Snowflake was worth $70.4 billion at the end of trading, more than five times its $12.4 billion valuation in February.The company raised more $3 billion based on its opening price, the most ever for a software company. The stock trades under the symbol SNOW.

Investors had anticipated a blockbuster opening for the company, which is generating over $500 million in annualized revenue and grew over 130% in the first half of 2020. The stock received a vote of confidence, when Snowflake revealed in a filing that Warren Buffett’s Berkshire Hathaway and Salesforce each agreed to buy $250 million of stock at the IPO price in a concurrent private placement. Berkshire Hathaway also agreed to buy 4.04 million shares in a secondary transaction.

But there’s a flip side that’s often talked about: money left on the proverbial table. This looks at the abstract concept of opportunity cost — what Snowflake could have raised if it had priced the deal as the broader market valued it. In this case, that figure is $3.8 billion (in addition to the $4 billion Snowflake raised in the IPO and concurrent private placements). Critics of the IPO process say that’s capital that could have otherwise been invested in the business which is why the concept of SPACs is becoming more and more popular.

Potential Risks and Downsides

Snowflake operates in a fragmented market and therefore competes with companies like Amazon, Google and Microsoft; yet it is dependent on their infrastructure to function. Snowflake sells a database cloud that highly relies on infrastructure from cloud computing platform Amazon Web Services (AWS) and has committed to spending $1.2 billion on technology from AWS. Amazon is making heavy investments in Redshift, a data warehouse product part of AWS and Snowflake’s competitor. Snowflake will be at risk if cloud providers decide to embed certain inter-operating privileges that encourage customers to use their own cloud-based data warehouse over Snowflake. Snowflake has also mentioned that ‘cost of product revenue’ accounted for 94% of its total sales, much of which is going to Amazon. Cost of product revenue primarily consists of third-party cloud infrastructure expenses incurred in connection with our customers’ use of their platform and its deployment and maintenance on public clouds, according to Snowflake’s IPO prospectus. To lessen its reliance on AWS, Snowflake is also using cloud services from Microsoft and Google, but AWS remains Snowflake’s biggest vendor. This should concern investors, as Amazon in its dominant consumer and enterprise businesses to drive out competition.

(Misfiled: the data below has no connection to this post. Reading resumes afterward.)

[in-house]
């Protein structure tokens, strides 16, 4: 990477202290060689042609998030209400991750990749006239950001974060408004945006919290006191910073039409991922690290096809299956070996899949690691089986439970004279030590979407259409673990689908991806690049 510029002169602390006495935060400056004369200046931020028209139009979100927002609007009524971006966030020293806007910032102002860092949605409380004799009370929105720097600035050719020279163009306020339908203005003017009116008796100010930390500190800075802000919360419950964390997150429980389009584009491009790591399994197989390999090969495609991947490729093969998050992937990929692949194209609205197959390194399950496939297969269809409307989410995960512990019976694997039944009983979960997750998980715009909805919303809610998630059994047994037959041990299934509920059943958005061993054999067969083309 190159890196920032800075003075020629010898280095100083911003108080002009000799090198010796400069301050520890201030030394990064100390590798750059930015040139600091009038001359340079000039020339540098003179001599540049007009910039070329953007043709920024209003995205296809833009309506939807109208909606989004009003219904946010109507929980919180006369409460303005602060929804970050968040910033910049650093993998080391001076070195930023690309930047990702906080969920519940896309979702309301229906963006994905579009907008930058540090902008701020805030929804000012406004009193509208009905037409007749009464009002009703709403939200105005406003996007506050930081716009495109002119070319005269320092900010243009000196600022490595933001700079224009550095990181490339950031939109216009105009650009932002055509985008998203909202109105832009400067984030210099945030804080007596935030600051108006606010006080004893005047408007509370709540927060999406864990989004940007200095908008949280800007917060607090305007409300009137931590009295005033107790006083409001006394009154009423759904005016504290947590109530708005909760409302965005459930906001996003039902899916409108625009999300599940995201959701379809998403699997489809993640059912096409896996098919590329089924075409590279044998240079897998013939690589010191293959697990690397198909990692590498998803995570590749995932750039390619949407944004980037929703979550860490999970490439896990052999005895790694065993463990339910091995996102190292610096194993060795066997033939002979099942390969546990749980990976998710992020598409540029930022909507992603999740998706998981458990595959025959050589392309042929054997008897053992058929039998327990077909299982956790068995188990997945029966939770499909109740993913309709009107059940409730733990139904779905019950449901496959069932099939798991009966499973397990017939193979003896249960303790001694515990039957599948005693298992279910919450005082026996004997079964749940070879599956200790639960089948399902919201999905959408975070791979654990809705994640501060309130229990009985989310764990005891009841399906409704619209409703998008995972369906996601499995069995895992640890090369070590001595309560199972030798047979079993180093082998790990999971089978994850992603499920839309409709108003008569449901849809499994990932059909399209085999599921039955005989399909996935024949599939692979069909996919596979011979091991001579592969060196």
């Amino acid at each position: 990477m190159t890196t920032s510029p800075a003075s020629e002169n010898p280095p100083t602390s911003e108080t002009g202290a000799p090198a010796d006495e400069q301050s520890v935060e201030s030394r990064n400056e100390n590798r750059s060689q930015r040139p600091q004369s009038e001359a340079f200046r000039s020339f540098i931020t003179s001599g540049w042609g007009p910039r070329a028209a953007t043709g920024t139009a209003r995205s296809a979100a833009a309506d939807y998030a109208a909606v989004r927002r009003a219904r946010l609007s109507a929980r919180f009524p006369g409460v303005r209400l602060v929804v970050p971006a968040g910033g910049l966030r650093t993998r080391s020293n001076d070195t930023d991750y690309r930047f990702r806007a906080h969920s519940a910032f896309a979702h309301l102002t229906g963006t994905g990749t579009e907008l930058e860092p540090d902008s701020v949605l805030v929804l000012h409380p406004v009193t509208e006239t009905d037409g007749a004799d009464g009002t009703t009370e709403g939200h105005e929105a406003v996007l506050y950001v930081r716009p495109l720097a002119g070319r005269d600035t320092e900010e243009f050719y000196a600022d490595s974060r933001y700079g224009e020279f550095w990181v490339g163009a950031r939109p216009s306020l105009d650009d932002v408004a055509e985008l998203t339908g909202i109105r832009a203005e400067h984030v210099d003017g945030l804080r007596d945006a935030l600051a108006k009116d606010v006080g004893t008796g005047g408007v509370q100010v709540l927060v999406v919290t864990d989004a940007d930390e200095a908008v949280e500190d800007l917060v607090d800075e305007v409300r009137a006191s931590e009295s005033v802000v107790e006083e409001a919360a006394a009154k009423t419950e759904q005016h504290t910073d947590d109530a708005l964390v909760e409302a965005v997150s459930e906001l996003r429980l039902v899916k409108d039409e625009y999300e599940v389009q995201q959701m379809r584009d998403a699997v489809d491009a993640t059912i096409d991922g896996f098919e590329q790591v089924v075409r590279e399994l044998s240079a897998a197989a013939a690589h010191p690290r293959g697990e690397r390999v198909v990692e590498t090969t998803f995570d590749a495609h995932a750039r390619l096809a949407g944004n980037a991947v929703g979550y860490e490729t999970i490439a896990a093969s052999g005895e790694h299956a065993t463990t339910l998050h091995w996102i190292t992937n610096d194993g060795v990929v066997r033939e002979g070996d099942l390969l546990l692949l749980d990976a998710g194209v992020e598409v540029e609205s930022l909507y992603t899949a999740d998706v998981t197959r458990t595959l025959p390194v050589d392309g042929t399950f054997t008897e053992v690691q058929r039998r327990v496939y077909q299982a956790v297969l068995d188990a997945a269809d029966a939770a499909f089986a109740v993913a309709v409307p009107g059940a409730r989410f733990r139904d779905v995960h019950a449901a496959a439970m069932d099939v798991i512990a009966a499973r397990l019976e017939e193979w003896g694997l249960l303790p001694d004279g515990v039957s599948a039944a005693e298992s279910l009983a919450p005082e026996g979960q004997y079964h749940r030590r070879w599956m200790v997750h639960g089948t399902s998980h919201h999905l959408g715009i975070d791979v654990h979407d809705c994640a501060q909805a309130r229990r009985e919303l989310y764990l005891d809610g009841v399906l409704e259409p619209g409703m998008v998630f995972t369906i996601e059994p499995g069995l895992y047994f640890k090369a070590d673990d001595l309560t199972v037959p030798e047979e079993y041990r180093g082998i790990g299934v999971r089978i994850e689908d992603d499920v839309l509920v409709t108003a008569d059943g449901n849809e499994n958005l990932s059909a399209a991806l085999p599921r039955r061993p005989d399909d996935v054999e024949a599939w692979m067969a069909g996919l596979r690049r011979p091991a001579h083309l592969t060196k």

Snowflake’s gross profit margin is around 61.5% of their revenue, which is not particularly high. While their gross profit margin has increased over time and will continue to increase in the near future, their business model may not be successful in the long term if they have to pay public cloud providers for storage and compute infrastructure. The lossed in Fiscal Year 2020 doubled from $178 million in FY2019 to $348.5 million. In the first six months of FY 2021, the net losses were flat period-over-period at $177.2 million. While this can be regarded as an encouraging sign, it could also be seen as Snowflake tightening the belt temporarily for the public offering before returning to the original pace of worsening losses.